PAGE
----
REVIEW of REVIEWS

How Bolo Pasha Was Caught

The Evidence That Convicted Him Was Secured in America.

June 1 1918
REVIEW of REVIEWS

How Bolo Pasha Was Caught

The Evidence That Convicted Him Was Secured in America.

June 1 1918

How Bolo Pasha Was Caught

The Evidence That Convicted Him Was Secured in America.

THERE was a four-line despatch in the newspapers the other day to the effect that the sentence of death imposed by the French courts on Bolo Pacha had been carried out. The sensational events of his trial are still in the public mind, but fresh information is contained in an article by Lewis Allen Browne in The Forum. He presents the interesting fact that Bolo Pacha’s conviction was brought about by evidence secured in New York. Five days’ work by a clever American accountant untangled the skein that the wily Bolo had wound about him. Here is the story:

The story of Bolo Pacha, international adventurer and agent of Germany, has been told in part, as the evidence of his guilt was revealed by the investigation of the Attorney-General of the State of New York; but the inner revelations of this sensational achievement and the machinations of the French traitor have not been revealed.

How the clever paid agent of German propaganda manipulated nearly $2,000,000 of German money through New York banks and succeeded in transferring it to France, and how his plots were unearthed and exposed, is a story of “high finance” in war records never equaled. That great financial institutions like the House of Morgan and the Royal Bank of Canada were Bolo’s tools in running this great money blockade but adds weight to the skill and importance of his operations.

In his morning’s mail on the 23rd of Sep-

tember, 1917, the expert accountant, Perley Morse, in reality a statistical sleuth who had served the famous Thompson Investigation Committee in its legislative investigation of the New York Public Service Commission, and in other important probes, received a letter from the Attorney-General of the State of New York, Merton E. Lewis, notifying him of the desire of M. Jules J. Jusserand, the French Ambassador, to ascertain and report the activities of Marie Paul Bolo, known as Bolo Pacha, in New York, in connection with the handling and transfer of an enormous sum of German money received presumably from Count Bernstorff at the time he was the German Ambassador to this country.

No hint or clue was given the accountant as to how much or where or when these funds were placed in the banks. Full authority of subpoena was conferred upon Mr. Morse in the name of the State of New York, under the “Peace and Safety" law enacted by the last legislature and, for the first time since its passage, invoked by Governor Whitman in the interests of the French Government at the request of Secretary of State Lansing.

With a pocket full of blank subpoenas and nothing else, Mr. Morse started out for Wall Street. His long acquaintance with the big financial houses and his trained intuition led him to believe that an affair of millions concerning the German propaganda would lead into the whirlpool of American finance. He hardly expected, however, to find that the proverbial blundering agent of Teuton propaganda would dare to use, as a clearing house for enemy money, such a great pro-ally American firm as J. P. Morgan & Company; yet, after two days of relentless search, backed by the power of the Government, the trail led unmistakably to the corner of Wall and Broad Streets.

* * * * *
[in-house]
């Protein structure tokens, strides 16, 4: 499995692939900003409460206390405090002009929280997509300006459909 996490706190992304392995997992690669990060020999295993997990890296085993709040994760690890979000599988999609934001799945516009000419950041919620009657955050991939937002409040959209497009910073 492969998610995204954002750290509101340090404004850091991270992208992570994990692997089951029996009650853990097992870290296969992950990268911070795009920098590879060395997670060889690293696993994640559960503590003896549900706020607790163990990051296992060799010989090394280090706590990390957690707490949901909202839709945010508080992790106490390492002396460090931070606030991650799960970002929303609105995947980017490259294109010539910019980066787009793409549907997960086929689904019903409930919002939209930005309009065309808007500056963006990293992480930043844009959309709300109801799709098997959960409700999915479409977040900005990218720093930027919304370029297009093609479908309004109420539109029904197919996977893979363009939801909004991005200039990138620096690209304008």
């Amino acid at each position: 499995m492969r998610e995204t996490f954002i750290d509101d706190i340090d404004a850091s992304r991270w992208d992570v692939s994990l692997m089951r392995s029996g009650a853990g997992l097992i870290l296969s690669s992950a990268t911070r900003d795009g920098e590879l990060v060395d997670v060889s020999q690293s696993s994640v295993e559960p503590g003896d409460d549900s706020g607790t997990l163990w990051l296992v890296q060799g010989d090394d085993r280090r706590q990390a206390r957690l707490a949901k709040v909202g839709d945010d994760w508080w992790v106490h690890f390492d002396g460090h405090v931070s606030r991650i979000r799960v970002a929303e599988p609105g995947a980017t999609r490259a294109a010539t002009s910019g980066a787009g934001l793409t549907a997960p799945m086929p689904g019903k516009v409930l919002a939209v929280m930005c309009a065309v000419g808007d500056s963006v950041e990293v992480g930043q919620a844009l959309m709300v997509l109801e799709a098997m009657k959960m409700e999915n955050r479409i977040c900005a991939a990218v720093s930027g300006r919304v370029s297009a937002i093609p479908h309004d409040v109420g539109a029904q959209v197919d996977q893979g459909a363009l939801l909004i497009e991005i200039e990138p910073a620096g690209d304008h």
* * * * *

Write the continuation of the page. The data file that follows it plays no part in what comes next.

So skillful had been the cunning of the German agent that Morgan & Company was utterly innocent of having been made a cat’s-paw of German intrigue designed to poison the minds of the French people and overthrow the French Ministry. When Mr. Morse acquainted the Morgan firm of the facts that he had so speedily unearthed and notified them of his mission, the ponderous ledgers of the great banking house were thrown open to him and to his experts. Every facility was given him to trace out the clever manipulations of the German agent. The story of intrigue unfolded itself as much of a surprise to the Morgans as to himself.

Photographic copies were made of every entry, every slip and every letter relating to Bolo’s transactions and thus were further trails opened leading to the great banking house of G. Amsinck & Co.; the Deutsche Bank and to the New York branch of the French banking house of Perier & Co., where it was revealed that Senator^ Charles Humbert, owner of the great Paris newspaper, Le Journal. and a French Senator, had an account to which $200,000 of the $1,800,000 fund was credited.

Without waiting to examine the many witnesses that Mr. Morse had listed through his discoveries of the financial juggling, lest the apparently guilty man escape, a brief summary of the discovery was conveyed •through Secretary of State Lansing to Ambassador Jusserand and cabled to France. [This was September 28th. September 29th PaulBolo Pacha was in prison charged [with high treason.

' Then came the detailed work. By the ¡sixth of October four witnesses had been subpoenaed and their testimony, amounting ;o more than forty thousand words, taken ’in secret chambers in a prominent hotel. Mr. Morse also made out two immense reports, covering every detail and including a score or more of photographs of checks, check stubs, bank slips, ledger pages and similar Evidence as well as many original papers, úater a little more evidence was added and nore testimony. All of this, a decidedly >ulky bundle, was sent across to France and ay stacked upon the desk of the French >rosecutor of Bolo Pacha during his futile ight for life.

Thus it took exactly five days to expose

the trickery of that curly-haired Levantine* ex-hairdresser; ex-chum of the Khedive Egypt, Abbas Hilmi, the Kaiser’s friendi from whom he received his title “Pacha;: ex-friend of the brother of a Pope; ex-in triguer in German propaganda in Switzer land; débaucher of his once beloved France